No, this isn't one of those classical arcus-cloud scenes from somewhere around the Rio de la Plata in South America. Instead, it's the high, normally dry Texas Panhandle! As if a previous day of excessive rains in an already-wet spring weren't enough, yet another thunderstorm loomed with its shelf cloud, ready to drench this stretch of farmland. Is Lake Perryton real? Not on any maps, it isn't. Yet when the semiarid High Plains climate gets overwhelmed by Brazilian-style deluges, with no place else to drain in the vast flatness, a wide area can fill up with shallow, muddy runoff. The standing flood covered most of slightly elevated U.S. 83 also, but we had a lane of little to no water to afford passage. Between this and all the other stagnant water in the area, no wonder we felt besieged by mosquitoes on this day! Strangely, this seemingly outflow-dominant storm soon would evolve into a menacing supercell and produce two tornadoes (including this one) between here and the eastern part of the Oklahoma Panhandle.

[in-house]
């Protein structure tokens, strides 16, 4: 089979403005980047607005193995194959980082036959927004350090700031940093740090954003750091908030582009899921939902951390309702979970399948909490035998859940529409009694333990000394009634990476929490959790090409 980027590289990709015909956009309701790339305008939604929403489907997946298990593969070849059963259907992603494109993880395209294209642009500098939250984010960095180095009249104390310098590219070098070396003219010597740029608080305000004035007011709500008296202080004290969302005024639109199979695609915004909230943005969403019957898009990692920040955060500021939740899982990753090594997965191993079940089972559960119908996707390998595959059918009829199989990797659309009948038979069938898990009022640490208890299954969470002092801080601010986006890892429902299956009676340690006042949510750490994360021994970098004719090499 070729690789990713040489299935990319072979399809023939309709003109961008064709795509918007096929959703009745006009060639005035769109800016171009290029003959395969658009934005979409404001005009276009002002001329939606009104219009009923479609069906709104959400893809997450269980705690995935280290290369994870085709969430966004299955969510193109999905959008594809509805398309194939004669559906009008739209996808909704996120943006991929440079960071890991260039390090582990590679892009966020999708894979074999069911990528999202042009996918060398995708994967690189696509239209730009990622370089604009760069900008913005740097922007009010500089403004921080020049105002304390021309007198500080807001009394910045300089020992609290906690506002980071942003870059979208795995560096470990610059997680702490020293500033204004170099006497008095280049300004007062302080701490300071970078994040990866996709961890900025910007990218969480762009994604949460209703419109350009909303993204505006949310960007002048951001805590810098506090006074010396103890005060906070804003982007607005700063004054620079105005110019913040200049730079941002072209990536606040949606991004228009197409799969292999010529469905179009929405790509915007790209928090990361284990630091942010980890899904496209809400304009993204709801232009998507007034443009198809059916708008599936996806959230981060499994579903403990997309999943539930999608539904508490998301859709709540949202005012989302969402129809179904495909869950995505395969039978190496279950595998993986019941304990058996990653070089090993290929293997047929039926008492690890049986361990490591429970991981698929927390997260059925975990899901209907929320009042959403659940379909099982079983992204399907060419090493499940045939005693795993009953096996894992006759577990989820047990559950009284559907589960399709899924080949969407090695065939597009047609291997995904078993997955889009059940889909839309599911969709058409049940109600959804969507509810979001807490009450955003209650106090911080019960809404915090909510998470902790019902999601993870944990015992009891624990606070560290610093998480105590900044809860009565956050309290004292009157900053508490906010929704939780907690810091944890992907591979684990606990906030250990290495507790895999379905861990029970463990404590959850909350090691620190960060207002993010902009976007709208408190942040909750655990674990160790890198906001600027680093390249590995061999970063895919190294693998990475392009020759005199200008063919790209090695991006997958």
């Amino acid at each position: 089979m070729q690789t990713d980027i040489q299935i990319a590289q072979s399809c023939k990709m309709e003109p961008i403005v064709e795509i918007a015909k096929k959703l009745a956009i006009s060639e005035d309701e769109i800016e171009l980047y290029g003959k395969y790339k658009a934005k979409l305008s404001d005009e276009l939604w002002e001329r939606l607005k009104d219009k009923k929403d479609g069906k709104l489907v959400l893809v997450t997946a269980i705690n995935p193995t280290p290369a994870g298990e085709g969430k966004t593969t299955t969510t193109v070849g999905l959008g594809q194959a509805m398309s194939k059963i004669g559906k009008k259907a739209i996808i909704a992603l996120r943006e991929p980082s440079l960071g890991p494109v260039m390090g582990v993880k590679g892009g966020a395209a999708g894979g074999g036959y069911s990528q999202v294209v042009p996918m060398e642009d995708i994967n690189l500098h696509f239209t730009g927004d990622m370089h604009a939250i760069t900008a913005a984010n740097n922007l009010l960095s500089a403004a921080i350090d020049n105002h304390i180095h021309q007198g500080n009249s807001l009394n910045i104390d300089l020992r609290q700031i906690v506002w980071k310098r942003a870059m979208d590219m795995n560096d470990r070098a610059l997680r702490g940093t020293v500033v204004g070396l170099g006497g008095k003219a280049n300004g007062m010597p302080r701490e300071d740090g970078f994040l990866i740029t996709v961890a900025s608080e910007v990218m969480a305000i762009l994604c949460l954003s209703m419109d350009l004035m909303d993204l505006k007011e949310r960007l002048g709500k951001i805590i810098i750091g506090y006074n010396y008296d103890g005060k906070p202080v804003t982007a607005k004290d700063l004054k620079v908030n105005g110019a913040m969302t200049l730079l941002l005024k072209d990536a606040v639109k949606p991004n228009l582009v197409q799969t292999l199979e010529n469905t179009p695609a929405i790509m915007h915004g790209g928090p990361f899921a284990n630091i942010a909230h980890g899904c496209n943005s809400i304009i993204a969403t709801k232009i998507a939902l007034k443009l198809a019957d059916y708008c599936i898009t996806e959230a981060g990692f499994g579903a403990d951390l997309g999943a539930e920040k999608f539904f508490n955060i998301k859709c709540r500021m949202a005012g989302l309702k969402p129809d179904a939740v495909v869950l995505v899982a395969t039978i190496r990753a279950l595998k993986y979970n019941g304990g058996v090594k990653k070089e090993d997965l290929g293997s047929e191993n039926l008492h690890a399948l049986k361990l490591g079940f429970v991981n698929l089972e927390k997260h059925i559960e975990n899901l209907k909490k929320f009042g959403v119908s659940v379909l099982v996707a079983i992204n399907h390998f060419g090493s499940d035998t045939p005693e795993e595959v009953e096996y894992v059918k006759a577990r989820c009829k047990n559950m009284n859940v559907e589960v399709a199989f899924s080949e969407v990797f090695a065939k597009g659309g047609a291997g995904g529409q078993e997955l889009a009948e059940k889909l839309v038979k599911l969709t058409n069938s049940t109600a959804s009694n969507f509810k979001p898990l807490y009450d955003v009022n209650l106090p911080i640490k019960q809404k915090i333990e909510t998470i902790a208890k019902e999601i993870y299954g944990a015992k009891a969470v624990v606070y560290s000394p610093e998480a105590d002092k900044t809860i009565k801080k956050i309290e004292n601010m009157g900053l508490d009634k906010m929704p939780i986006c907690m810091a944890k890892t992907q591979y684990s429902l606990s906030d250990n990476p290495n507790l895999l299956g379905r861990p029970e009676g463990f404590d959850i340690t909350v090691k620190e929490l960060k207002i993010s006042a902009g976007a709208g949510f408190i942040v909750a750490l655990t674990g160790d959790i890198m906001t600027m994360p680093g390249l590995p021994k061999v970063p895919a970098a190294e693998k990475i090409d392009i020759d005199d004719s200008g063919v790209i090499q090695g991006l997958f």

3 S Perryton TX (13 Jun 10) Looking SW